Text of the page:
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Six years ago, just like today, the campaign started with a leading candidate, positioned as the main competitor since at least the middle-of-the-road election, with a representative of the ruling party who could not match cards with the opposition, and another contender that offered a different form of alternation. The AMLO of today was Peña Nieto back then, and it is José Antonio Meade, who finds himself in third place, occupied by Josefina Vasquez Mota six years ago.

The similarities end there. On that occasion, the parting government enjoyed the approval of half the population, and the current government less than one-fourth. More importantly, the leader back then, had a modest advantage in the most reliable polls, and offered a moderate change for voters. Something like “the same thing, but governing well.” We saw, by the way, what that means: not that they know how to decide and coordinate, but that they have no shame in governing through corruption and threats, rather than in a genuinely democratic way. Thus, the results, and with it, the imminent electoral debacle.

The important thing now is what the kick-off scenario implies, as it is unprecedented in our country. Andrés Manuel López Obrador proposes radical change and leads the polls by no less than ten or fifteen points. We have only three months to go until the presidential elections. With the numbers currently available, it is not impossible to suppose that AMLO could have something close to a majority in both houses. With it, he could boost his agenda of rejection of the economic and social policies that have been implemented in Mexico in the last 30-35 years. This is no small thing.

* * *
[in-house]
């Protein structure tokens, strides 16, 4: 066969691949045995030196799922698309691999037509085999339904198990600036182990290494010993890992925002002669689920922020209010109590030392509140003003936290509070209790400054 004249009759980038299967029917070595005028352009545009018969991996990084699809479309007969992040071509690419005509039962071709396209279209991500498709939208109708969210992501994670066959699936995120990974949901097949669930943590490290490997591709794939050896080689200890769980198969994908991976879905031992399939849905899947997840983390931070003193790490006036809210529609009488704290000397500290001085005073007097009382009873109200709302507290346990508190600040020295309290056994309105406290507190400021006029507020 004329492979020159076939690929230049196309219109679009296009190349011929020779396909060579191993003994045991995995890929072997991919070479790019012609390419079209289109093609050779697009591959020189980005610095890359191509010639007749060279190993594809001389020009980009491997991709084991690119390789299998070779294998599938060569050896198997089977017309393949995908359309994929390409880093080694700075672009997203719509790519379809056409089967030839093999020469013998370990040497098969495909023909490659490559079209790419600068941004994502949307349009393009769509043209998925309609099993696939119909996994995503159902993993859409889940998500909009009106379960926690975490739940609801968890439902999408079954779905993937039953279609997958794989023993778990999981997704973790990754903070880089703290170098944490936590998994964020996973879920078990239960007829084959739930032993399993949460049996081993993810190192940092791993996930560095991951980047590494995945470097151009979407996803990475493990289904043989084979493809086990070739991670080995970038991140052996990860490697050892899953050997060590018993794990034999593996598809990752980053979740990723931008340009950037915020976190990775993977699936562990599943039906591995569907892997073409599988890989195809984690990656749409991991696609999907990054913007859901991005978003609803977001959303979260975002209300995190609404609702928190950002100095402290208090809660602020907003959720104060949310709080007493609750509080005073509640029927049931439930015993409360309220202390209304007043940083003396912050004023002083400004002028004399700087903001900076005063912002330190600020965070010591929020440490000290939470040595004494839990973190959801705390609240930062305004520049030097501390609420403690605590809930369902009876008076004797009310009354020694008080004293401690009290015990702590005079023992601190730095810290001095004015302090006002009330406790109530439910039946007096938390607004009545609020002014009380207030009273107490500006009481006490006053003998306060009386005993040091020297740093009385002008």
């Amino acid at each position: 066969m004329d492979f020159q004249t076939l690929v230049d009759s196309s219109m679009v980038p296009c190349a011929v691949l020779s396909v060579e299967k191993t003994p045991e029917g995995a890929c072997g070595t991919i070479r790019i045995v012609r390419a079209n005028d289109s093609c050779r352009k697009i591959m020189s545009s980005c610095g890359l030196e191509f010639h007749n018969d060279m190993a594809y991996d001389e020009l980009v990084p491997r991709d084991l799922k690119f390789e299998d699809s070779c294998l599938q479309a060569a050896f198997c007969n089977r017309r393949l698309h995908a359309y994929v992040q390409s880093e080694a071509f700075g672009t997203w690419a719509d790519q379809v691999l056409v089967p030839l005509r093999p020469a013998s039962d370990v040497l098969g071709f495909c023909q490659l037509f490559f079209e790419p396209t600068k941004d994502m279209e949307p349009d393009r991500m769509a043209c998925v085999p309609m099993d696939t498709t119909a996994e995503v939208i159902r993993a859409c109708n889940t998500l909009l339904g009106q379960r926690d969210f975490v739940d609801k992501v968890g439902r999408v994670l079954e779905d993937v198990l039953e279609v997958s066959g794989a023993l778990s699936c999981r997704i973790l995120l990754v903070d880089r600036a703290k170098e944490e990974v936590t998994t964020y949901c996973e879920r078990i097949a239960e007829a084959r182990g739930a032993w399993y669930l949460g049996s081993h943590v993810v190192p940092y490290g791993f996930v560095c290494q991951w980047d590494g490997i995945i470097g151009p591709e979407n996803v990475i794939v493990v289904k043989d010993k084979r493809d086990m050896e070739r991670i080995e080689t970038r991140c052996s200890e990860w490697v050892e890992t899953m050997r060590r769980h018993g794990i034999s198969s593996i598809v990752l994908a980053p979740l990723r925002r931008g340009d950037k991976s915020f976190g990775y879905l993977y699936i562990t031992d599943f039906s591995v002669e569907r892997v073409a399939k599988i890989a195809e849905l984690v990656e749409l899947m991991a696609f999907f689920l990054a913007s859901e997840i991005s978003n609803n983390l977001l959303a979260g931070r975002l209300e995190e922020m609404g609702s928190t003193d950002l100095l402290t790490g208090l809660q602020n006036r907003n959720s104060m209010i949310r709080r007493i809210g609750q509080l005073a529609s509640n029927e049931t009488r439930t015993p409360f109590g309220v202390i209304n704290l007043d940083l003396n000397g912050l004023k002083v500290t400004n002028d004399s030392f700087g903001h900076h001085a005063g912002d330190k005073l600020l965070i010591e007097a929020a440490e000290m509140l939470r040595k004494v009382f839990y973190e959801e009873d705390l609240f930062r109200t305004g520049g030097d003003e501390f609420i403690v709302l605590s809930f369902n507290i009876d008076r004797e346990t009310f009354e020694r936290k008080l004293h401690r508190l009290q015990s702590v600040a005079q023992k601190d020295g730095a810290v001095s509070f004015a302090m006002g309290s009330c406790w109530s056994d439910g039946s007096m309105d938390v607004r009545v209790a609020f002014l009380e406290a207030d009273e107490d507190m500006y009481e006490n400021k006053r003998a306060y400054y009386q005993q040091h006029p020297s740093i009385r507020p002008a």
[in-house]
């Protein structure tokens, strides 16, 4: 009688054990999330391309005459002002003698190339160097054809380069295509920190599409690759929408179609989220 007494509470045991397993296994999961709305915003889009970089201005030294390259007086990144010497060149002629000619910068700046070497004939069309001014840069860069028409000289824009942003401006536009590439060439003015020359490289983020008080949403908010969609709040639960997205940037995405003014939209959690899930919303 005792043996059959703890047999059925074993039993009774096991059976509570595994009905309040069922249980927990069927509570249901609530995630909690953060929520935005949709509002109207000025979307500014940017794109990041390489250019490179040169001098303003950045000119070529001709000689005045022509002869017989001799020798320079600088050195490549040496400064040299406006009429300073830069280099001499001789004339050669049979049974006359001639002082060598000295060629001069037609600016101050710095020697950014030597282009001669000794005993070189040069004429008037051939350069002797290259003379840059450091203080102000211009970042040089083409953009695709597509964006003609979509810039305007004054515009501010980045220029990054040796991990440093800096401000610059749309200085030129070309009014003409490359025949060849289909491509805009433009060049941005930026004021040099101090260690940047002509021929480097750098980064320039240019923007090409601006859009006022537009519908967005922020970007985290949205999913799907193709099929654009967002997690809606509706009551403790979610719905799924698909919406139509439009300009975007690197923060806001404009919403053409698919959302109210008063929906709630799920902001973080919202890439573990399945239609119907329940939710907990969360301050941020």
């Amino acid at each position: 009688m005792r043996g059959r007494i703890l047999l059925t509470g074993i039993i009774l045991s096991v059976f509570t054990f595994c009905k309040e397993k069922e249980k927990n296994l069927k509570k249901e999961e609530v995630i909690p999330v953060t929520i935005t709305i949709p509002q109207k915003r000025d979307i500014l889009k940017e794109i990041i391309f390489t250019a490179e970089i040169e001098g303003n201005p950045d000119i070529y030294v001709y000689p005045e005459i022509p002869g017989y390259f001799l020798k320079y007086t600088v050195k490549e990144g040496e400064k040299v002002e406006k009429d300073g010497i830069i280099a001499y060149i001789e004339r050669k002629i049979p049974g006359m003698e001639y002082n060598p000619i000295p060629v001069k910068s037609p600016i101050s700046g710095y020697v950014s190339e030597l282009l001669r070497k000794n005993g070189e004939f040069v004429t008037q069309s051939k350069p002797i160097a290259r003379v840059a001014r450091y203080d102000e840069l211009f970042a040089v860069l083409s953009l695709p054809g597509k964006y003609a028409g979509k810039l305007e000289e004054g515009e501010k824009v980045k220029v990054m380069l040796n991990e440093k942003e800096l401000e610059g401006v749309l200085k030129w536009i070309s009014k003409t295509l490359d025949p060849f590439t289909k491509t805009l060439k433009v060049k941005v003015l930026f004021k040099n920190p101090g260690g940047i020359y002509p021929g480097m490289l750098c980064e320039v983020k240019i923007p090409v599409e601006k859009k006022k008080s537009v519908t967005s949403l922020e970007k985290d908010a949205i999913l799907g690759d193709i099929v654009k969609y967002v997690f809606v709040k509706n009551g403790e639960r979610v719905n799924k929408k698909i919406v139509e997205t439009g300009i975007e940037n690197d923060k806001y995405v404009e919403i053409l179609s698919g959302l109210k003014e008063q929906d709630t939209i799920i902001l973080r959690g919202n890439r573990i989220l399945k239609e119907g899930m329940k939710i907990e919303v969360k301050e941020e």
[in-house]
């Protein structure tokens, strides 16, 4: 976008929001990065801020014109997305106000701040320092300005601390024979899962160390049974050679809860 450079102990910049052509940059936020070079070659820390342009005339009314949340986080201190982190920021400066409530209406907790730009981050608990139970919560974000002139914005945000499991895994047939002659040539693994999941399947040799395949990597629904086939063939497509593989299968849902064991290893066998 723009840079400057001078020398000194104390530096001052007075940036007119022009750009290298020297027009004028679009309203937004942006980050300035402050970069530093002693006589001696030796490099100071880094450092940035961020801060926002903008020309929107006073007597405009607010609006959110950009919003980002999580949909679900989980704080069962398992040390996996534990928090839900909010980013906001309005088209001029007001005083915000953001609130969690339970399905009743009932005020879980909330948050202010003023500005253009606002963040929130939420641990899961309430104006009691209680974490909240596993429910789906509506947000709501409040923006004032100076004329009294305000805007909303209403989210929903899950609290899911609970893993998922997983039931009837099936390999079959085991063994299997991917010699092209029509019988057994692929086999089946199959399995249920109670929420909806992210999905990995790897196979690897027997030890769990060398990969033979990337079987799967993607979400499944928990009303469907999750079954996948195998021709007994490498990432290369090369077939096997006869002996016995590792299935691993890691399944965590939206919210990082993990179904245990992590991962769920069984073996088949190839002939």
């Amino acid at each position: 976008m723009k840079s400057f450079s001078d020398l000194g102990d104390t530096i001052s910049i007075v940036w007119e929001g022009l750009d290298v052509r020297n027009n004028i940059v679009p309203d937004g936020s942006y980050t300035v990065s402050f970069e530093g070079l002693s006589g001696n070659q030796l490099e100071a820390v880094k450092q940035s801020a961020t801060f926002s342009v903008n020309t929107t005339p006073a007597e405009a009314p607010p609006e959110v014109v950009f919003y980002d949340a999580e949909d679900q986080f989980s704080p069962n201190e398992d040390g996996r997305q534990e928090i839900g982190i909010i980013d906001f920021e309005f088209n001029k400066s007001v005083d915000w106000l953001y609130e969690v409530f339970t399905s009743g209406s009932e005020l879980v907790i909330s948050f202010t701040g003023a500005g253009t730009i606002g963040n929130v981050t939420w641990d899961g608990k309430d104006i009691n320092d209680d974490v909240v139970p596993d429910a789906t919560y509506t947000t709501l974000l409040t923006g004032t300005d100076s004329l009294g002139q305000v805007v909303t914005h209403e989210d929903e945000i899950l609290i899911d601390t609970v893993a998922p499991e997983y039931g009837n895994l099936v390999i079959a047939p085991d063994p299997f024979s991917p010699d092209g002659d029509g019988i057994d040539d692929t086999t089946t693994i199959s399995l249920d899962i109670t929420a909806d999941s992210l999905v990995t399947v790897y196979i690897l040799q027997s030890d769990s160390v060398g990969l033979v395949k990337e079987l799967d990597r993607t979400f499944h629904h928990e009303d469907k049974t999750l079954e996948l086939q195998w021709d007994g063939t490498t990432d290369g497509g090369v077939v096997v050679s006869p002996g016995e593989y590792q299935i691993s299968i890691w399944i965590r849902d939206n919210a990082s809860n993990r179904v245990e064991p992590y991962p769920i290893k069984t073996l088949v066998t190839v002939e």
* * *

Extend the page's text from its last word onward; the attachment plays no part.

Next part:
More than being expected, this seems healthy to me. I know there will be some who complain about the lack of proposals, and even more, who claim an alleged witch-hunt. However, if we do not give our democracy the opportunity to scrutinize its possible leadership, then we trust the voters very little. I do not necessarily predict a successful strategy for AMLO’s opponents. Frequently, the attacks demotivate the undecided voters and promote arrogance among the opponent’s followers. I simply warn of what is coming, and yes, I welcome the contrast that will be offered to the one who must decide, the citizen.

At the heart of democracy is, even above the enthusiasm for a candidate, criticism and rejection of the opponent's proposals. This strengthens, as a valid orientation and power limitation exercise, our civic life. It is essential to determine implications and future prospects. May it be welcome starting tomorrow. And let the people judge.

The views expressed here are solely those of the author.

About the Author

Alejandro Poiré

Dean, School of Social Sciences, Tecnológico de Monterrey
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Mexico Institute

The Mexico Institute seeks to improve understanding, communication, and cooperation between Mexico and the United States by promoting original research, encouraging public discussion, and proposing policy options for enhancing the bilateral relationship. A binational Advisory Board, chaired by Luis Téllez and Earl Anthony Wayne, oversees the work of the Mexico Institute.   Read more